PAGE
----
CONCLUSIONS: We found evidence that some vaccines are associated with serious AEs; however, these events are extremely rare and must be weighed against the protective benefits that vaccines provide.

A news article from Liz Szabo on USA Today is a great summary of the review and includes nice quotes and statistics.

“There is a lot of misinformation out there about vaccines,” says co-author Margaret Maglione, also a researcher with Rand. “With the rise of the Internet and the decline of print journalism, anyone can put anything on the Internet.”

Like all drugs, vaccines can cause serious side effects. But those complications are “extremely rare” and should be weighed against vaccination’s enormous benefits, Maglione says.

In an April report, the CDC noted that vaccines given to infants and young children over the past two decades will prevent 322 million illnesses, 21 million hospitalizations and 732,000 deaths over the course of their lifetimes.

 

Pesticides in the news: Humans and ‘the birds and the bees’ #harmful

pesticides

This week has been a big week for pollinators, including honey bees. On a good note, The White House announced a memorandum to come up with a strategy to help save honey bees and other pollinators (earlier post here).

It has also been a big week for pesticides. First, you probably saw all over the news a new study out of California that found a correlation between neuro-developmental disorders (including autism), and residential proximity to pesticide use (actual study here). The study is essentially hinting that babies who are exposed to pesticides during pregnancy, may have a higher risk of developing autism or related disorders. However, this is a preliminary finding that will certainly generate more interest in defining any potential link between pesticides and developmental disorders.

Second, there is a new report from an international panel of 29 scientists, the Worldwide Integrated Assessment (WIA) from the Task Force on Systemic Pesticides. The panel and report found that years of research demonstrate that pesticides are harming birds, bees, butterflies, and worms (here and here). The report will be published in Environmental Science and Pollution Research, but is being released at a number of events before publication.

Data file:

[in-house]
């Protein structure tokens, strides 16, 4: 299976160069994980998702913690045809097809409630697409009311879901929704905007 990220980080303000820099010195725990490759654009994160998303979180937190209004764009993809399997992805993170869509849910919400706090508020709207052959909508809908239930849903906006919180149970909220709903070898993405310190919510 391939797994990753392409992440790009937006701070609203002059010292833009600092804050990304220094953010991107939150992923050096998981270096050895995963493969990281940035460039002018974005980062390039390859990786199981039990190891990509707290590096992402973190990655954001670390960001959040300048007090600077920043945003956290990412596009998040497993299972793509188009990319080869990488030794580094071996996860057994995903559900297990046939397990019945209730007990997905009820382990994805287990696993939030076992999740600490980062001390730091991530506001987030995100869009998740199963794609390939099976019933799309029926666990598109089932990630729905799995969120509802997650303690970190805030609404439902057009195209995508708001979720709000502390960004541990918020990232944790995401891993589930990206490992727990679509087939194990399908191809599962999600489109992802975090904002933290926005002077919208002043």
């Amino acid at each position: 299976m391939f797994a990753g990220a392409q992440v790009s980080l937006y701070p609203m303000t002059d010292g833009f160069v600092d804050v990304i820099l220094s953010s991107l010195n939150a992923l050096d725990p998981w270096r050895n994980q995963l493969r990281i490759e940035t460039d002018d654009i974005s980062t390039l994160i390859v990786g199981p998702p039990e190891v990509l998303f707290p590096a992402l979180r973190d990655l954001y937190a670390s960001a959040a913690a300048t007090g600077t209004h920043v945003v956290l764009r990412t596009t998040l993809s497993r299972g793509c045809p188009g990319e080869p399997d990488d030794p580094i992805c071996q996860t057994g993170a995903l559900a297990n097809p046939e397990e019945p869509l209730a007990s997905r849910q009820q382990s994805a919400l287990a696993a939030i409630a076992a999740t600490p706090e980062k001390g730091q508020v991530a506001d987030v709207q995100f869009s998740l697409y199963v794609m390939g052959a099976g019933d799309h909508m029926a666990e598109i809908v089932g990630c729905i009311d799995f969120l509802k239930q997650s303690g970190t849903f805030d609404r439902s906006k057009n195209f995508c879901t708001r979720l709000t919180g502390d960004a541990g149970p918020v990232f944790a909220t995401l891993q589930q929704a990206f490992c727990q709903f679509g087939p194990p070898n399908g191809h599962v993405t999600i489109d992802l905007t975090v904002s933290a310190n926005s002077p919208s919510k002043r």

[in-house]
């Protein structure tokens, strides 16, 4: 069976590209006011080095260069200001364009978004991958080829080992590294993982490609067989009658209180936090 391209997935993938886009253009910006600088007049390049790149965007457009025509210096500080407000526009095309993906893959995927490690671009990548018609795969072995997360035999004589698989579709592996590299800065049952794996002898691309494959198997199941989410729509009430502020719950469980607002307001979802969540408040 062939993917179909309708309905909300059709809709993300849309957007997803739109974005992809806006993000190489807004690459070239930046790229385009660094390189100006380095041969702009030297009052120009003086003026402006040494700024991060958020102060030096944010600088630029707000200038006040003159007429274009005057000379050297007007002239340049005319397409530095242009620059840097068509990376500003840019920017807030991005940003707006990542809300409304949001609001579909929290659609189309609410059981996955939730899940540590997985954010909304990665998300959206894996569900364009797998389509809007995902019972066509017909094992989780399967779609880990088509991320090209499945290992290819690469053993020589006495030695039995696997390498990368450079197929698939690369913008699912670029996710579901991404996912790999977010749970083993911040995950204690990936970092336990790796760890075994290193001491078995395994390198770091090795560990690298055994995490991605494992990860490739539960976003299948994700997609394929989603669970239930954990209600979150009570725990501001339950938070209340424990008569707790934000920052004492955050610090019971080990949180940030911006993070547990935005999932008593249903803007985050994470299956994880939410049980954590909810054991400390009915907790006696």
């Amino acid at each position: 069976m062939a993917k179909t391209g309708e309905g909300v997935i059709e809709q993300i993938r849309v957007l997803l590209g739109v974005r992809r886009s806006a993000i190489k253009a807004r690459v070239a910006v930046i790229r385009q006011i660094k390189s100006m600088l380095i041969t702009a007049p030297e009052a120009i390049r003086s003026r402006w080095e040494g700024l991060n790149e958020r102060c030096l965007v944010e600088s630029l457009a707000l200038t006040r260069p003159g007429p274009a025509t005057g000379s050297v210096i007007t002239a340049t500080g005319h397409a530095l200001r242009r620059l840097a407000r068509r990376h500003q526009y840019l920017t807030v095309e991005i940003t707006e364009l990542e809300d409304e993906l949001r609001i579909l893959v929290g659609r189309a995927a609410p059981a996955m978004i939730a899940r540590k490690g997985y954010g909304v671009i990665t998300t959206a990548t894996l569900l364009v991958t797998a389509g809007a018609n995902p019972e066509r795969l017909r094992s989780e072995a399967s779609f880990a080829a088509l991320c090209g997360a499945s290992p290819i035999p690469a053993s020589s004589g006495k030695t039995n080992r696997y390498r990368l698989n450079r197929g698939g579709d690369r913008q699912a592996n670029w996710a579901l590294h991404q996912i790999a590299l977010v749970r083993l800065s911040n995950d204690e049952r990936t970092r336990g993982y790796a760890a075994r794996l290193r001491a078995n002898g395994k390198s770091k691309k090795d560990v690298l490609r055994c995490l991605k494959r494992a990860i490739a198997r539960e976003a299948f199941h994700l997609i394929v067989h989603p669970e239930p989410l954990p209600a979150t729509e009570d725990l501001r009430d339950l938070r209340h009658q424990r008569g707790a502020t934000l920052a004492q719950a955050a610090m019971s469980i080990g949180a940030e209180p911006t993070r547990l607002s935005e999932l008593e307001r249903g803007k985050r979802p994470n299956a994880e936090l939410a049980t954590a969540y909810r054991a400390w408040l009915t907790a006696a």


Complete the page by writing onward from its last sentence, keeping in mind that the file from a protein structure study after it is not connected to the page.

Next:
This report should be a final wake up call for American regulators who have been slow to respond to the science,” said Emily Marquez, PhD, staff scientist at Pesticide Action Network North America. “The weight of the evidence showing harm to bees and other pollinators should move EPA to restrict neonicotinoids sooner than later. And the same regulatory loopholes that allowed these pesticides to be brought to the market in the first place — and remain on the shelf — need to be closed.”

While the human study looked at many pesticides, it found correlations with organophosphates, chlorpyrifos, and pyrethroid pesticides. The WIA report on bees and pollinators focused on the harmful effects of two pesticides, Neonicotinoids and fipronil. While these different pesticides have somewhat different uses, it is clear that they can be harmful to humans or human agriculture (it turns out we need healthy pollinators to have productive farms). Following these reports, and their coverage in the news, hopefully more research will be done on the harmful impacts of pesticide use. It will be very interesting to watch future research examining pesticide exposure and a potential role in neurodevelopment disorders. Additionally, hopefully policymakers will pay attention to the harmful impact pesticides can have for both human health and agriculture.